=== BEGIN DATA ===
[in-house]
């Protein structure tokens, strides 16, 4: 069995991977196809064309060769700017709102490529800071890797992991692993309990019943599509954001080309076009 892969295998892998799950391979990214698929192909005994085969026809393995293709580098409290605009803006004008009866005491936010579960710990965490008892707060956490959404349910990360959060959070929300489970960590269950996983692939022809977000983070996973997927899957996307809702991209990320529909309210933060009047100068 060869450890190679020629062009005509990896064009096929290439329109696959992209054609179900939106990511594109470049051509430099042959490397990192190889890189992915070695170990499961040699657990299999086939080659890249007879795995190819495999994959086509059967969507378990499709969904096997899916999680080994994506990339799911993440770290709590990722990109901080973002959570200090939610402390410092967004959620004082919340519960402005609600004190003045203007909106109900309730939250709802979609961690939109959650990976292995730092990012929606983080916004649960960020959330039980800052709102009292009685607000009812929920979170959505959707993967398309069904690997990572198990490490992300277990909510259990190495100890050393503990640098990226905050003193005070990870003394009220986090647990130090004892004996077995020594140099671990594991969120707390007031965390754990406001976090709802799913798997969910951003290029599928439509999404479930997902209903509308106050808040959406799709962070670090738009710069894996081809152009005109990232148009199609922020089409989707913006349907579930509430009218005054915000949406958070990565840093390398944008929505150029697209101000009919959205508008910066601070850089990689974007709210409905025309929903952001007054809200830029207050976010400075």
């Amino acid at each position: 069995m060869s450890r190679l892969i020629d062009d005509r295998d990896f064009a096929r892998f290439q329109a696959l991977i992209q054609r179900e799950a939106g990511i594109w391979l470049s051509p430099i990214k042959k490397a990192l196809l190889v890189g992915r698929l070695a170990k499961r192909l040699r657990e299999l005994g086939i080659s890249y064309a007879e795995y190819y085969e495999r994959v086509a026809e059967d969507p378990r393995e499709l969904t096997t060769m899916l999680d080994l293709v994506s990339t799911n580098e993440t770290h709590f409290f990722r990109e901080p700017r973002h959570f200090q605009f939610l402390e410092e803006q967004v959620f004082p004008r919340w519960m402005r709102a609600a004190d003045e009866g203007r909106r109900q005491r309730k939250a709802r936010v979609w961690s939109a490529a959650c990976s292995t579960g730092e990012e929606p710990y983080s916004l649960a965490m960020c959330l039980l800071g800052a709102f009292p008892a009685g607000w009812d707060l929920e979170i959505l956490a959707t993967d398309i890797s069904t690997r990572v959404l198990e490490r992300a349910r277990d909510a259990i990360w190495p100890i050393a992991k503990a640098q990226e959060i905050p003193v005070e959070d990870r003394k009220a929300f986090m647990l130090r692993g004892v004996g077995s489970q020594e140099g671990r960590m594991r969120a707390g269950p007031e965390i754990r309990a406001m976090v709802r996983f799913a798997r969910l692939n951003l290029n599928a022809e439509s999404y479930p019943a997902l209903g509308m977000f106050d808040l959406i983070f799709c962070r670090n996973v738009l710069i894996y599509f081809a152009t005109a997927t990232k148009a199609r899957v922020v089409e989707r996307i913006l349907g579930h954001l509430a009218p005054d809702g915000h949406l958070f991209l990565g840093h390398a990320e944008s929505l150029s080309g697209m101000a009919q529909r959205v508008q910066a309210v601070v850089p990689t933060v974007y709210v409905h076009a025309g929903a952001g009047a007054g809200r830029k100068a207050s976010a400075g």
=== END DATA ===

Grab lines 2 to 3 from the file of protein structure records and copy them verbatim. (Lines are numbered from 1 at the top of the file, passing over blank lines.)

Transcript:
């Protein structure tokens, strides 16, 4: 069995991977196809064309060769700017709102490529800071890797992991692993309990019943599509954001080309076009 892969295998892998799950391979990214698929192909005994085969026809393995293709580098409290605009803006004008009866005491936010579960710990965490008892707060956490959404349910990360959060959070929300489970960590269950996983692939022809977000983070996973997927899957996307809702991209990320529909309210933060009047100068 060869450890190679020629062009005509990896064009096929290439329109696959992209054609179900939106990511594109470049051509430099042959490397990192190889890189992915070695170990499961040699657990299999086939080659890249007879795995190819495999994959086509059967969507378990499709969904096997899916999680080994994506990339799911993440770290709590990722990109901080973002959570200090939610402390410092967004959620004082919340519960402005609600004190003045203007909106109900309730939250709802979609961690939109959650990976292995730092990012929606983080916004649960960020959330039980800052709102009292009685607000009812929920979170959505959707993967398309069904690997990572198990490490992300277990909510259990190495100890050393503990640098990226905050003193005070990870003394009220986090647990130090004892004996077995020594140099671990594991969120707390007031965390754990406001976090709802799913798997969910951003290029599928439509999404479930997902209903509308106050808040959406799709962070670090738009710069894996081809152009005109990232148009199609922020089409989707913006349907579930509430009218005054915000949406958070990565840093390398944008929505150029697209101000009919959205508008910066601070850089990689974007709210409905025309929903952001007054809200830029207050976010400075």
């Amino acid at each position: 069995m060869s450890r190679l892969i020629d062009d005509r295998d990896f064009a096929r892998f290439q329109a696959l991977i992209q054609r179900e799950a939106g990511i594109w391979l470049s051509p430099i990214k042959k490397a990192l196809l190889v890189g992915r698929l070695a170990k499961r192909l040699r657990e299999l005994g086939i080659s890249y064309a007879e795995y190819y085969e495999r994959v086509a026809e059967d969507p378990r393995e499709l969904t096997t060769m899916l999680d080994l293709v994506s990339t799911n580098e993440t770290h709590f409290f990722r990109e901080p700017r973002h959570f200090q605009f939610l402390e410092e803006q967004v959620f004082p004008r919340w519960m402005r709102a609600a004190d003045e009866g203007r909106r109900q005491r309730k939250a709802r936010v979609w961690s939109a490529a959650c990976s292995t579960g730092e990012e929606p710990y983080s916004l649960a965490m960020c959330l039980l800071g800052a709102f009292p008892a009685g607000w009812d707060l929920e979170i959505l956490a959707t993967d398309i890797s069904t690997r990572v959404l198990e490490r992300a349910r277990d909510a259990i990360w190495p100890i050393a992991k503990a640098q990226e959060i905050p003193v005070e959070d990870r003394k009220a929300f986090m647990l130090r692993g004892v004996g077995s489970q020594e140099g671990r960590m594991r969120a707390g269950p007031e965390i754990r309990a406001m976090v709802r996983f799913a798997r969910l692939n951003l290029n599928a022809e439509s999404y479930p019943a997902l209903g509308m977000f106050d808040l959406i983070f799709c962070r670090n996973v738009l710069i894996y599509f081809a152009t005109a997927t990232k148009a199609r899957v922020v089409e989707r996307i913006l349907g579930h954001l509430a009218p005054d809702g915000h949406l958070f991209l990565g840093h390398a990320e944008s929505l150029s080309g697209m101000a009919q529909r959205v508008q910066a309210v601070v850089p990689t933060v974007y709210v409905h076009a025309g929903a952001g009047a007054g809200r830029k100068a207050s976010a400075g």